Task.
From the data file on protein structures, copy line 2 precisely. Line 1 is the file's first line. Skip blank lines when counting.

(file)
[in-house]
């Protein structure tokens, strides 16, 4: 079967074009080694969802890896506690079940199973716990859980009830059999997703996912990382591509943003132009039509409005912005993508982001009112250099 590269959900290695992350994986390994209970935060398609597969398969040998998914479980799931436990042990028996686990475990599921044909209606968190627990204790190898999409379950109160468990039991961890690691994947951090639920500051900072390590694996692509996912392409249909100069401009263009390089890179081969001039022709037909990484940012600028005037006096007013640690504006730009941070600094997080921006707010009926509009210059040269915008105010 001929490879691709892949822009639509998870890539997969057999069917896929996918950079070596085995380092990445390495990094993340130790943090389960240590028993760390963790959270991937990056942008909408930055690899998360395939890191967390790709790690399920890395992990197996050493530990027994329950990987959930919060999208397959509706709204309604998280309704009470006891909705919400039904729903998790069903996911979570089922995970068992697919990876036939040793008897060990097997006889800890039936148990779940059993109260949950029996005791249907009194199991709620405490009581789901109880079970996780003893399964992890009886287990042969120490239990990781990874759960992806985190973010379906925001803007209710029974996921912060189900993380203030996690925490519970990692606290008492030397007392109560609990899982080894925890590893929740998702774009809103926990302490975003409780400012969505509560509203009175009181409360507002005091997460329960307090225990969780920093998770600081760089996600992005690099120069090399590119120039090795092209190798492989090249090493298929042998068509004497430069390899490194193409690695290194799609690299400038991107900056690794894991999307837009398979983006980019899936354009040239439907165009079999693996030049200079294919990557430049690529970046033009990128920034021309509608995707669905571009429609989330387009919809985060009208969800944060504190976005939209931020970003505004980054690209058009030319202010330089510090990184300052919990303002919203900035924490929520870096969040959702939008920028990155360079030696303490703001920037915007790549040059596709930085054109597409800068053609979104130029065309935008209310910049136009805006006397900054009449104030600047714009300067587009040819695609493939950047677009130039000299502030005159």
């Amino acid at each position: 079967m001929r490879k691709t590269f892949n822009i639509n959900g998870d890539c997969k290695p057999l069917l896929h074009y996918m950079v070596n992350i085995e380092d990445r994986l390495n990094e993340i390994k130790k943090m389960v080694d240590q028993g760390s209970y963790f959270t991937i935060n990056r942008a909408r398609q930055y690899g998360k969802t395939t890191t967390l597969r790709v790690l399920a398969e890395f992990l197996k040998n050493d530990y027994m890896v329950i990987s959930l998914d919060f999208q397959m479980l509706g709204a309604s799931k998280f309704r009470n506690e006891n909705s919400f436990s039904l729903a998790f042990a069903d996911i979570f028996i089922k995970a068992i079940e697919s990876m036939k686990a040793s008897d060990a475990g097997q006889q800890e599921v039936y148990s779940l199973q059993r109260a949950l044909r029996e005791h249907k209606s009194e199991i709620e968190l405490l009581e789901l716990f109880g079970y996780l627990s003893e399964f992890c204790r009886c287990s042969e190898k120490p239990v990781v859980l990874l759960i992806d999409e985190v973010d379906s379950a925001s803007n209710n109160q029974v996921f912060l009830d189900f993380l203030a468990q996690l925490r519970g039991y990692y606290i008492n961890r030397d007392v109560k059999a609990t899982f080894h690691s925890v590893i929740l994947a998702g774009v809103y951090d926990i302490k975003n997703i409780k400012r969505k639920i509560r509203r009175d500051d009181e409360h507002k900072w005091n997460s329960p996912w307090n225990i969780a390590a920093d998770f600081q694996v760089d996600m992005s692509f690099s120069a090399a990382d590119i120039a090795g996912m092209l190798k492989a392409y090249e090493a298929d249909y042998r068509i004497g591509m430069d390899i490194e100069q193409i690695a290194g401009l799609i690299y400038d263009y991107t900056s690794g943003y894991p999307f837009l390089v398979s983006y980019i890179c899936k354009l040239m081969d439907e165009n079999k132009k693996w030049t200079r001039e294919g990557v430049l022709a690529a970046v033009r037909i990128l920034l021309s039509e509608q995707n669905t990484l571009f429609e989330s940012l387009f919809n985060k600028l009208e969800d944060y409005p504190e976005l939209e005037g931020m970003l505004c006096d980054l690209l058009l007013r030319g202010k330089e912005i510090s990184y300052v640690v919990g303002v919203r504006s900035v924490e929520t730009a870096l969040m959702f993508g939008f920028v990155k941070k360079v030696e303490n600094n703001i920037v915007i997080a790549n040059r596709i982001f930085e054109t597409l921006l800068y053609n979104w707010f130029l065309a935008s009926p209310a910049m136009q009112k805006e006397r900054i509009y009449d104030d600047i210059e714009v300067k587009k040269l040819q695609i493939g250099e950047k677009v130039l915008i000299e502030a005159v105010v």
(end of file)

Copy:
């Protein structure tokens, strides 16, 4: 079967074009080694969802890896506690079940199973716990859980009830059999997703996912990382591509943003132009039509409005912005993508982001009112250099 590269959900290695992350994986390994209970935060398609597969398969040998998914479980799931436990042990028996686990475990599921044909209606968190627990204790190898999409379950109160468990039991961890690691994947951090639920500051900072390590694996692509996912392409249909100069401009263009390089890179081969001039022709037909990484940012600028005037006096007013640690504006730009941070600094997080921006707010009926509009210059040269915008105010 001929490879691709892949822009639509998870890539997969057999069917896929996918950079070596085995380092990445390495990094993340130790943090389960240590028993760390963790959270991937990056942008909408930055690899998360395939890191967390790709790690399920890395992990197996050493530990027994329950990987959930919060999208397959509706709204309604998280309704009470006891909705919400039904729903998790069903996911979570089922995970068992697919990876036939040793008897060990097997006889800890039936148990779940059993109260949950029996005791249907009194199991709620405490009581789901109880079970996780003893399964992890009886287990042969120490239990990781990874759960992806985190973010379906925001803007209710029974996921912060189900993380203030996690925490519970990692606290008492030397007392109560609990899982080894925890590893929740998702774009809103926990302490975003409780400012969505509560509203009175009181409360507002005091997460329960307090225990969780920093998770600081760089996600992005690099120069090399590119120039090795092209190798492989090249090493298929042998068509004497430069390899490194193409690695290194799609690299400038991107900056690794894991999307837009398979983006980019899936354009040239439907165009079999693996030049200079294919990557430049690529970046033009990128920034021309509608995707669905571009429609989330387009919809985060009208969800944060504190976005939209931020970003505004980054690209058009030319202010330089510090990184300052919990303002919203900035924490929520870096969040959702939008920028990155360079030696303490703001920037915007790549040059596709930085054109597409800068053609979104130029065309935008209310910049136009805006006397900054009449104030600047714009300067587009040819695609493939950047677009130039000299502030005159």